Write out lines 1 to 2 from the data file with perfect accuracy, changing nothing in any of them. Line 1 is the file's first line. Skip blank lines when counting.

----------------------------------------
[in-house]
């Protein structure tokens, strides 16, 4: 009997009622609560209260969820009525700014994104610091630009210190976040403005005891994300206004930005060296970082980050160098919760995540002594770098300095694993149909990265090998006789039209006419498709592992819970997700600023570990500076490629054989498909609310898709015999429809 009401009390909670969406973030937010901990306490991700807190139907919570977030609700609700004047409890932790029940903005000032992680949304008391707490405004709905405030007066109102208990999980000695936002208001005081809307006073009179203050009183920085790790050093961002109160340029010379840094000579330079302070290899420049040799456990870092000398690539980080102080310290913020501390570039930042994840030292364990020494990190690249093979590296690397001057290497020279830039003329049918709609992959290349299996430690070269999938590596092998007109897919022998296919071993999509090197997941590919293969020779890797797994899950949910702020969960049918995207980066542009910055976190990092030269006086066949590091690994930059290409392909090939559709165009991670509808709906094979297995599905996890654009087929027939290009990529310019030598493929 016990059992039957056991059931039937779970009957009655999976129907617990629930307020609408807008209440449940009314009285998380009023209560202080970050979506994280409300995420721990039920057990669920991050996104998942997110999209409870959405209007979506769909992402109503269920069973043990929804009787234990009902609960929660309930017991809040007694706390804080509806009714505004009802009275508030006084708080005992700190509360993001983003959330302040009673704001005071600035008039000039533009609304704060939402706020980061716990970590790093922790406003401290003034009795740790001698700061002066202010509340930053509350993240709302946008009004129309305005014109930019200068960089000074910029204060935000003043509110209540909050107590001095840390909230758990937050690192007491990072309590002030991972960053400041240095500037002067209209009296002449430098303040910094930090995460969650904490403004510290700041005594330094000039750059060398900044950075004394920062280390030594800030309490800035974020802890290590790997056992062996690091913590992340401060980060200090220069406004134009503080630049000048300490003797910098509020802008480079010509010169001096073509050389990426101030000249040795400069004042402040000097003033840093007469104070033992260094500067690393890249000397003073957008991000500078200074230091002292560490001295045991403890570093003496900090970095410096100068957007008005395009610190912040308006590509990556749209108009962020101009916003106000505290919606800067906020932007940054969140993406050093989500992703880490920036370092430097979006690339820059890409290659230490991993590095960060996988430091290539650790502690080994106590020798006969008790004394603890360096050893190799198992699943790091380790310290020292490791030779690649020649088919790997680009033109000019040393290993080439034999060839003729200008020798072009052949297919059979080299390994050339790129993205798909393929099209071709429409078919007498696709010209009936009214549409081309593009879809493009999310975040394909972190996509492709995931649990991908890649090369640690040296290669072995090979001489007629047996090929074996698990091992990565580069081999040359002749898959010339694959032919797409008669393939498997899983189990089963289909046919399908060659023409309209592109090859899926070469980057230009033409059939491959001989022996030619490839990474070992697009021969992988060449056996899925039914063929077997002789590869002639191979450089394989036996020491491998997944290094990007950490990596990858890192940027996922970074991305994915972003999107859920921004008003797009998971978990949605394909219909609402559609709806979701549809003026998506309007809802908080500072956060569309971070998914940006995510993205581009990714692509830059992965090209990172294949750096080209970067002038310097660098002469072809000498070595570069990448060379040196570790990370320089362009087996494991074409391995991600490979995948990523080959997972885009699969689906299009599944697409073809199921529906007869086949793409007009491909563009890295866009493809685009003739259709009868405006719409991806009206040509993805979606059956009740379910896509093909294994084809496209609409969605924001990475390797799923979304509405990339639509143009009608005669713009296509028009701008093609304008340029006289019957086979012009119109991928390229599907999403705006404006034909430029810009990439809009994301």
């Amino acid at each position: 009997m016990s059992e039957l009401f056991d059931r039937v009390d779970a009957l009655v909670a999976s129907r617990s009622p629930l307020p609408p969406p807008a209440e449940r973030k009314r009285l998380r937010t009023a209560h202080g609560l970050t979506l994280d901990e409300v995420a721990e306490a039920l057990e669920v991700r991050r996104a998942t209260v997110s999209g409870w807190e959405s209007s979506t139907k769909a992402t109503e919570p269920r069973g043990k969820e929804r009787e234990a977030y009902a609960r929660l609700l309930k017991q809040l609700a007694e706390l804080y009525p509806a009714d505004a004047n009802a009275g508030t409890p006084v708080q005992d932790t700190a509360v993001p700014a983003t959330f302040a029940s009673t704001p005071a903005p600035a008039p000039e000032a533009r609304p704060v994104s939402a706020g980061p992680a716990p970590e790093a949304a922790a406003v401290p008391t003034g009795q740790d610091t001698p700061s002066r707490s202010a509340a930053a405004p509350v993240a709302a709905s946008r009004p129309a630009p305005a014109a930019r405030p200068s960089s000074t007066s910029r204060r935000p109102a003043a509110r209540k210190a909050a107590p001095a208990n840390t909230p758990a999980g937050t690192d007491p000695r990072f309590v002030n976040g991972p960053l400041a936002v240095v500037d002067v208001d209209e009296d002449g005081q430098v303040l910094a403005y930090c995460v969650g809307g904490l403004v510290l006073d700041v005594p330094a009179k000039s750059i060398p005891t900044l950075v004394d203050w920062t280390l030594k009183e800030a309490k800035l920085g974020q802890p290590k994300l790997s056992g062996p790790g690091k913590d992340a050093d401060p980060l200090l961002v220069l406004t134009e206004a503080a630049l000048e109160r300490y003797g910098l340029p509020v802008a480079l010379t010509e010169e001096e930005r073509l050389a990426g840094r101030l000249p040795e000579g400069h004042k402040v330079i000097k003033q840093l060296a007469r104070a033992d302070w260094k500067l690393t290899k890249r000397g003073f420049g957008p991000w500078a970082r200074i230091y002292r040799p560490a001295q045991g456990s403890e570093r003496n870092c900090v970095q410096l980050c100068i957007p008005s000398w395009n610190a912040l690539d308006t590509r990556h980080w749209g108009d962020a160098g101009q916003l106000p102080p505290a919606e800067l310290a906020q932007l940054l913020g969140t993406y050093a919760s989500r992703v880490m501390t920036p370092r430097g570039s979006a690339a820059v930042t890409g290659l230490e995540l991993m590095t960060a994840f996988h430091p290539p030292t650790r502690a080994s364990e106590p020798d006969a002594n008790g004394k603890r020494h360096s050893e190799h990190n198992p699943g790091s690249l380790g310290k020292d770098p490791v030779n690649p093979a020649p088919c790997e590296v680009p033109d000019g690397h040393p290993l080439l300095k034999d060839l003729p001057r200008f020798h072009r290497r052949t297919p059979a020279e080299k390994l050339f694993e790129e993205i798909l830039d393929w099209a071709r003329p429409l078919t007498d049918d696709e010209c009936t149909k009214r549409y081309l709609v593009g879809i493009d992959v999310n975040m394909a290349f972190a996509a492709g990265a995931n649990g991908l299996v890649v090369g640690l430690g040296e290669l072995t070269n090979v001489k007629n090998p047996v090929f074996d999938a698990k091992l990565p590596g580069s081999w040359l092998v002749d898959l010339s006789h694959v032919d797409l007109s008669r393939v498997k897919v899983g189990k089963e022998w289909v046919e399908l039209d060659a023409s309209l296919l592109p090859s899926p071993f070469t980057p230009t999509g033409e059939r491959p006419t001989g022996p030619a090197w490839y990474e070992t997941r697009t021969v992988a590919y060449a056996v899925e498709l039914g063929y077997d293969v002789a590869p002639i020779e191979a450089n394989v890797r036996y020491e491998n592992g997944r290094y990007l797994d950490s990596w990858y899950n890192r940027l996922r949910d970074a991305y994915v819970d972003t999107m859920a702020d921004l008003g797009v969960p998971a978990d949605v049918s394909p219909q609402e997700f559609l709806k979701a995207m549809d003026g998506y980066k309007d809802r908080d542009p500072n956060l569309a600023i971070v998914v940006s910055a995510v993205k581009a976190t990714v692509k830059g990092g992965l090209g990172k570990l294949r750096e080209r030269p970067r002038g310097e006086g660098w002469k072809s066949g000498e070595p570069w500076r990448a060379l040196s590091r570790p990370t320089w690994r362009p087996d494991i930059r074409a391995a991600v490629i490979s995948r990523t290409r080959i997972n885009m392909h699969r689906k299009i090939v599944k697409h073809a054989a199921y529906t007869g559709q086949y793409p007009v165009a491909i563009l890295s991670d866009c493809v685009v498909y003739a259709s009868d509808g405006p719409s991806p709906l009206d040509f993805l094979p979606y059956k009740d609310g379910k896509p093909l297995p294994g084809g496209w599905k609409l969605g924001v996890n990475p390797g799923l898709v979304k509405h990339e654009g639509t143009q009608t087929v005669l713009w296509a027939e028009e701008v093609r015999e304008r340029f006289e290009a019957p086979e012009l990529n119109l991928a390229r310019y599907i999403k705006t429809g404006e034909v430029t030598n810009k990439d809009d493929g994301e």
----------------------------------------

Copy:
[in-house]
């Protein structure tokens, strides 16, 4: 009997009622609560209260969820009525700014994104610091630009210190976040403005005891994300206004930005060296970082980050160098919760995540002594770098300095694993149909990265090998006789039209006419498709592992819970997700600023570990500076490629054989498909609310898709015999429809 009401009390909670969406973030937010901990306490991700807190139907919570977030609700609700004047409890932790029940903005000032992680949304008391707490405004709905405030007066109102208990999980000695936002208001005081809307006073009179203050009183920085790790050093961002109160340029010379840094000579330079302070290899420049040799456990870092000398690539980080102080310290913020501390570039930042994840030292364990020494990190690249093979590296690397001057290497020279830039003329049918709609992959290349299996430690070269999938590596092998007109897919022998296919071993999509090197997941590919293969020779890797797994899950949910702020969960049918995207980066542009910055976190990092030269006086066949590091690994930059290409392909090939559709165009991670509808709906094979297995599905996890654009087929027939290009990529310019030598493929 016990059992039957056991059931039937779970009957009655999976129907617990629930307020609408807008209440449940009314009285998380009023209560202080970050979506994280409300995420721990039920057990669920991050996104998942997110999209409870959405209007979506769909992402109503269920069973043990929804009787234990009902609960929660309930017991809040007694706390804080509806009714505004009802009275508030006084708080005992700190509360993001983003959330302040009673704001005071600035008039000039533009609304704060939402706020980061716990970590790093922790406003401290003034009795740790001698700061002066202010509340930053509350993240709302946008009004129309305005014109930019200068960089000074910029204060935000003043509110209540909050107590001095840390909230758990937050690192007491990072309590002030991972960053400041240095500037002067209209009296002449430098303040910094930090995460969650904490403004510290700041005594330094000039750059060398900044950075004394920062280390030594800030309490800035974020802890290590790997056992062996690091913590992340401060980060200090220069406004134009503080630049000048300490003797910098509020802008480079010509010169001096073509050389990426101030000249040795400069004042402040000097003033840093007469104070033992260094500067690393890249000397003073957008991000500078200074230091002292560490001295045991403890570093003496900090970095410096100068957007008005395009610190912040308006590509990556749209108009962020101009916003106000505290919606800067906020932007940054969140993406050093989500992703880490920036370092430097979006690339820059890409290659230490991993590095960060996988430091290539650790502690080994106590020798006969008790004394603890360096050893190799198992699943790091380790310290020292490791030779690649020649088919790997680009033109000019040393290993080439034999060839003729200008020798072009052949297919059979080299390994050339790129993205798909393929099209071709429409078919007498696709010209009936009214549409081309593009879809493009999310975040394909972190996509492709995931649990991908890649090369640690040296290669072995090979001489007629047996090929074996698990091992990565580069081999040359002749898959010339694959032919797409008669393939498997899983189990089963289909046919399908060659023409309209592109090859899926070469980057230009033409059939491959001989022996030619490839990474070992697009021969992988060449056996899925039914063929077997002789590869002639191979450089394989036996020491491998997944290094990007950490990596990858890192940027996922970074991305994915972003999107859920921004008003797009998971978990949605394909219909609402559609709806979701549809003026998506309007809802908080500072956060569309971070998914940006995510993205581009990714692509830059992965090209990172294949750096080209970067002038310097660098002469072809000498070595570069990448060379040196570790990370320089362009087996494991074409391995991600490979995948990523080959997972885009699969689906299009599944697409073809199921529906007869086949793409007009491909563009890295866009493809685009003739259709009868405006719409991806009206040509993805979606059956009740379910896509093909294994084809496209609409969605924001990475390797799923979304509405990339639509143009009608005669713009296509028009701008093609304008340029006289019957086979012009119109991928390229599907999403705006404006034909430029810009990439809009994301």